The early pictures of my family albums were tiny. Only professionals in district towns had a chance to enlarge their photographs. The early enthusiasts of the photographic era had to satisfy themselves with so called contact prints only. In the darkened room the exposed film was developed in a range of carefully prepared chemicals. The individual negatives initially on glass and later on celluloid film were placed on top of photosensitive paper and exposed to light. Another set of chemicals were deployed to develop the image on paper. When the technique was finally mastered the fun bordering on black magic had begun.

I mentioned the term photographic era advisably as the onset of photography broadly speaking from mid-nineteenth century had a profound impact on arts and culture. Mostly, as a recording tool of life and customs throughout all strata of society from kings and presidents all the way to humble ploughmen or down-and-out town welders.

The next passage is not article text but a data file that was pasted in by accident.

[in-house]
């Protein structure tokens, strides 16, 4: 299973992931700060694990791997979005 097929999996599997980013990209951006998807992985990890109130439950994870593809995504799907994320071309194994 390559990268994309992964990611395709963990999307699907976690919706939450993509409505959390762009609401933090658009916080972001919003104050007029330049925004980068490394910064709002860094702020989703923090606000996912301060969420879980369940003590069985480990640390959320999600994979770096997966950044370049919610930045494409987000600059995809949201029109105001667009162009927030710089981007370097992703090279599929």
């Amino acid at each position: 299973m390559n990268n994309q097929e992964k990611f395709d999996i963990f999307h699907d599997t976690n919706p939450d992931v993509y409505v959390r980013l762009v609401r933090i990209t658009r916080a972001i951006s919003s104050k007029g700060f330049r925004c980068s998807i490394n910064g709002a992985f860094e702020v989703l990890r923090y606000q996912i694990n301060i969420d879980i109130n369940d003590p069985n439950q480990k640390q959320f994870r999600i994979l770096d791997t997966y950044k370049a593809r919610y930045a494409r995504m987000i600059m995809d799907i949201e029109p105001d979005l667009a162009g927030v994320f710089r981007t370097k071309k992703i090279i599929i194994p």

The artists took to the camera like a duck to water without exception. Some had used this new tool at their disposal to record the subject matter instead of a sketch book. The others had used it to document the artwork and their milieu. Several artists used the new medium purely as an experiment in their creativity. Most notable example were Man Ray and Lee Miller who have pushed the limits of chemical reactions and development methods achieving the effects known from then on as solarisation. They also used so called camera-less techniques, whereby the image is created without a lens pointing at the subject. Iinstead, the photographic paper is used in a variety of ways such as drawing with the light source, placement of opaque and semi-opaque shapes and a limitless variety of creative measures that artists would choose to exploit. Chemical agents, dyes, bleaches on one hand and mechanical like scratching or burning on the other.